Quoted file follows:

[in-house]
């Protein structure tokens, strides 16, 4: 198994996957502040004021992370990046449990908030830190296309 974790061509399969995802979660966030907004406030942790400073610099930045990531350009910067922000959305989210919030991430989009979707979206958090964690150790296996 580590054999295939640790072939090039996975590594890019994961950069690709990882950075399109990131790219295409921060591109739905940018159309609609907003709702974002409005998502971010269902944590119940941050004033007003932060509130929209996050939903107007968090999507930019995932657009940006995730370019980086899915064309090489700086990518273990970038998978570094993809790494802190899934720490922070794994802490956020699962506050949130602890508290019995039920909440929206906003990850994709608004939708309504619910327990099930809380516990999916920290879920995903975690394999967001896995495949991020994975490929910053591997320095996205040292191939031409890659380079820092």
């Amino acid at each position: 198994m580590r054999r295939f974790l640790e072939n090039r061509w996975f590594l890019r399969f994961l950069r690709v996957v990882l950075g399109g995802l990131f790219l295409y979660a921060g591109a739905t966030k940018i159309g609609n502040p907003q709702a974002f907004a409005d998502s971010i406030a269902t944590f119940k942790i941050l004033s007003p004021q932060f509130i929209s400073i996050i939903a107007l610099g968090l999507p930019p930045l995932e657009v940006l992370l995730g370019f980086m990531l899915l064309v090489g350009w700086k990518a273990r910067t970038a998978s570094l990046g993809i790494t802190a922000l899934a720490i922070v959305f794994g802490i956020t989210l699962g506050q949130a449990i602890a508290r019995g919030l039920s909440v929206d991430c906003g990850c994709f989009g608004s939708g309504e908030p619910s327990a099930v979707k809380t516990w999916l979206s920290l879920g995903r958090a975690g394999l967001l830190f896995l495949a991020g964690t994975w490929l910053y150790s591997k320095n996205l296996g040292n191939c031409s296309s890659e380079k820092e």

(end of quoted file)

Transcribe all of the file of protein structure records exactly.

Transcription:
[in-house]
């Protein structure tokens, strides 16, 4: 198994996957502040004021992370990046449990908030830190296309 974790061509399969995802979660966030907004406030942790400073610099930045990531350009910067922000959305989210919030991430989009979707979206958090964690150790296996 580590054999295939640790072939090039996975590594890019994961950069690709990882950075399109990131790219295409921060591109739905940018159309609609907003709702974002409005998502971010269902944590119940941050004033007003932060509130929209996050939903107007968090999507930019995932657009940006995730370019980086899915064309090489700086990518273990970038998978570094993809790494802190899934720490922070794994802490956020699962506050949130602890508290019995039920909440929206906003990850994709608004939708309504619910327990099930809380516990999916920290879920995903975690394999967001896995495949991020994975490929910053591997320095996205040292191939031409890659380079820092």
């Amino acid at each position: 198994m580590r054999r295939f974790l640790e072939n090039r061509w996975f590594l890019r399969f994961l950069r690709v996957v990882l950075g399109g995802l990131f790219l295409y979660a921060g591109a739905t966030k940018i159309g609609n502040p907003q709702a974002f907004a409005d998502s971010i406030a269902t944590f119940k942790i941050l004033s007003p004021q932060f509130i929209s400073i996050i939903a107007l610099g968090l999507p930019p930045l995932e657009v940006l992370l995730g370019f980086m990531l899915l064309v090489g350009w700086k990518a273990r910067t970038a998978s570094l990046g993809i790494t802190a922000l899934a720490i922070v959305f794994g802490i956020t989210l699962g506050q949130a449990i602890a508290r019995g919030l039920s909440v929206d991430c906003g990850c994709f989009g608004s939708g309504e908030p619910s327990a099930v979707k809380t516990w999916l979206s920290l879920g995903r958090a975690g394999l967001l830190f896995l495949a991020g964690t994975w490929l910053y150790s591997k320095n996205l296996g040292n191939c031409s296309s890659e380079k820092e």